The inhabitants of Mwingi and Bolesa in the Democratic Republic of the Congo need our help: Local activists were jailed after a protest against PHC, a palm oil company.
Call to action
To: the authorities of the Democratic Republic of the Congo
“We demand the release of the activists and an end to violence and land grabbing. Local people must finally get their land rights and the right to free consent.”
Communities in the Democratic Republic of the Congo have suffered under palm oil companies for decades, and violence has erupted time and again: In 2015, a couple accused of stealing palm oil fruits was killed, and in 2019, the villager Joel Imbangola was beaten to death.
In February 2021, following a protest march against the palm oil company PHC, villagers, including local members of RIAO-RDC, were beaten and jailed.
Two reportedly received death threats, and women were sexually assaulted.
The occasion for the protest march was an anticipated visit by Kalaa Mpinga, the new CEO of Feronia-PHC. His Mauritius-registered corporation took over the plantations in 2020.
The villagers are accused of “inciting revolt”. Their taking photos of the protest march and giving interviews to journalists is also being held against them.
The roots of the conflict go back 110 years when the first plantations were established.
The local people were never consulted but were simply robbed of their ancestral land and thus their livelihood.
We urgently need to prevent those arrested from being transported to the provincial capital of Kisangani, where they could be held for months without charges.
Traditional chiefs in Lokutu (© RIAO-RDC)
– the immediate release of the prisoners
– an end to violence, criminalization, and land grabbing
– respect for the human rights of local people affected by the plantations
– that the peaceful expression of opinions must not end in arbitrary arrests and violence
– that international development banks pressure their client Feronia-PHC to comply with these requirements.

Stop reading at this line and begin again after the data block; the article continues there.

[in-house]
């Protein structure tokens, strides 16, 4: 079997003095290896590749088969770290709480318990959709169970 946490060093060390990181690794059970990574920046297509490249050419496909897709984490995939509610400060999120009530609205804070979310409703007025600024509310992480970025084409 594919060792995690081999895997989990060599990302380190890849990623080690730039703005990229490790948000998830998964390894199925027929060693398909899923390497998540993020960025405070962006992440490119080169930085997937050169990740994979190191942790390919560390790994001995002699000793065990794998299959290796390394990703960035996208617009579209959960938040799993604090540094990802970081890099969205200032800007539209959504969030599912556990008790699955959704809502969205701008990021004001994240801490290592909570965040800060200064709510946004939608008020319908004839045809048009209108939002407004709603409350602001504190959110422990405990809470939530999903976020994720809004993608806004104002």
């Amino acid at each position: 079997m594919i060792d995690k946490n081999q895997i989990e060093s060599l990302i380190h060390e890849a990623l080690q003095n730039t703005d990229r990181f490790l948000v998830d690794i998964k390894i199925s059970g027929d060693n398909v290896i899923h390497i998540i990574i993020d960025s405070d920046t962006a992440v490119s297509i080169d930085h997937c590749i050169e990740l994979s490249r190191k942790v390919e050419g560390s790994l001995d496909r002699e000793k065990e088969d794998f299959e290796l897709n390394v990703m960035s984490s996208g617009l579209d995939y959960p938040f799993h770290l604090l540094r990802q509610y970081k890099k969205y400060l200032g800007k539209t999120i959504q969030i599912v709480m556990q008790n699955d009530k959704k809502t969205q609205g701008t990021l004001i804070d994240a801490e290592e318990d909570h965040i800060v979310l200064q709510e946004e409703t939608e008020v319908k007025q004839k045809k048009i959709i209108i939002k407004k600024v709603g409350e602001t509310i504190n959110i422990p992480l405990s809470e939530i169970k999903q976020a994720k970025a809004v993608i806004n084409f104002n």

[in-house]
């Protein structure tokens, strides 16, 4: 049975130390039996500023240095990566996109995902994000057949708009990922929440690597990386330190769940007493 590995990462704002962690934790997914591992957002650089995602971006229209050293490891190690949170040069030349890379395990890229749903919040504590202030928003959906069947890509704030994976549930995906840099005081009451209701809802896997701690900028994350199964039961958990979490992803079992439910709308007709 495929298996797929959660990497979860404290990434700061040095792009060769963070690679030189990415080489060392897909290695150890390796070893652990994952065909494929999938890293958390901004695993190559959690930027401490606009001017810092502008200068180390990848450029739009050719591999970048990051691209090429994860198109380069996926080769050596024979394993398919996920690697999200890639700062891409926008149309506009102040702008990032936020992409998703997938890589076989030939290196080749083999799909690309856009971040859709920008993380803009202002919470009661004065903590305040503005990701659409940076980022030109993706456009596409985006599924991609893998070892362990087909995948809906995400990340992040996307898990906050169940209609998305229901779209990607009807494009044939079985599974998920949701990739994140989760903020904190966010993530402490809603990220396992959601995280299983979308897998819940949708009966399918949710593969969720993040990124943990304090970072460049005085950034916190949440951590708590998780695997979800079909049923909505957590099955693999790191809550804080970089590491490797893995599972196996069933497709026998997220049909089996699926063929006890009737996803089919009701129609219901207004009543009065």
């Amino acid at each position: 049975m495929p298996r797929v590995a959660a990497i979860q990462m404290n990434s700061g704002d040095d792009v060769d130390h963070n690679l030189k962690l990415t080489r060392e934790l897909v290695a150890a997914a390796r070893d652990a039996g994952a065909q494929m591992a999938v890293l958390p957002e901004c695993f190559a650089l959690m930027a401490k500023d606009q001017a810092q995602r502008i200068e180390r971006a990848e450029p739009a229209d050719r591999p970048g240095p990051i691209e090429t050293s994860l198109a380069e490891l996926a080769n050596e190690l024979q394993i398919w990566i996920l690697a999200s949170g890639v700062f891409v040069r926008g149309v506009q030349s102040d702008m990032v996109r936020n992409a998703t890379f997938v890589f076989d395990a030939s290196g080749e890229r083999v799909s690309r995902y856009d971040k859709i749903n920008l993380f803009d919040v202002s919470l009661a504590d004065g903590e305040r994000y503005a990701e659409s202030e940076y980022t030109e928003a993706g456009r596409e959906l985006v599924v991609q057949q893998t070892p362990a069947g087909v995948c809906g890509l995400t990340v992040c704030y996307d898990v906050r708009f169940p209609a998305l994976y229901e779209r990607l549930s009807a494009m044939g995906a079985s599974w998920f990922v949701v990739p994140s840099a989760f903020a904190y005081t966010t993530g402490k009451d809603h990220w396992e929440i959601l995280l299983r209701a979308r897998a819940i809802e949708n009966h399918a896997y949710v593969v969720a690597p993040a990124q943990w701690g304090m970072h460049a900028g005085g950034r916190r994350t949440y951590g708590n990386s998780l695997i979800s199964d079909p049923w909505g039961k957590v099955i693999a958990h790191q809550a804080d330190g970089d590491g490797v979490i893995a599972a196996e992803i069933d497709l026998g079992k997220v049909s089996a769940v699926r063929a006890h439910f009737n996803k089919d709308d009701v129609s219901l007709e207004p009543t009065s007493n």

Petition Letter To the authorities of the Democratic Republic of the Congo
Ladies and Gentlemen,
The inhabitants of many communities in the Democratic Republic of the Congo have suffered under the palm oil company PHC for decades.
Violence has erupted time and again: In 2015, a couple accused of stealing palm oil fruits was killed, and in 2019, the villager Joel Imbangola was beaten to death. People who stood up to the company were detained on several occasions.
In mid-February, local members of the human rights organization RIAO-RDC were wrongfully arrested in Mwingi and Bolesa after a protest march against Feronia-PHC.
Two reportedly received death threats, and women were sexually assaulted. The villagers are accused of “inciting revolt”. Taking photos of the protest march and giving interviews to journalists is also being held against them.
We demand the immediate release of the innocent protesters and an end to the violence, criminalization, and land grabbing. The local people affected by the plantations must finally get their land rights and the right to free, prior, and informed consent.
We call on the international development banks to pressure their client Feronia-PHC to comply with these requirements.
the management of Feronia/KKM
the management of international development banks
Please sign the Petition:
And I mean…Where previously there was a dense jungle, now only cut tree trunks lie on top of each other.
Criminal oligarchs from the palm oil mafia are to blame for this.
25,000 hectares of forest have already fallen victim to the company’s operations. The concessions are vast: They extend over 107,000 hectares – an area roughly the size of New York City.
The oil palms are originally native to Africa, but Malaysia and Indonesia are the largest producers in the world.
According to statistics, the Democratic Republic of the Congo produced 300,000 tons of palm oil in 2013, which puts it in twelfth place, behind other African countries such as Nigeria and Ivory Coast.
But because the area for palm oil is slowly running out in Southeast Asia and the demand for it continues to grow on the world market, more is now to be cultivated in Africa.
That was always the fascist principle of domination of the Europeans against Africa.
The people in Africa don’t want anything for free
They just want us to stop stealing their resources.
Maybe we can help them, we owe it to them. Please sign and share.
My best regards to all, Venus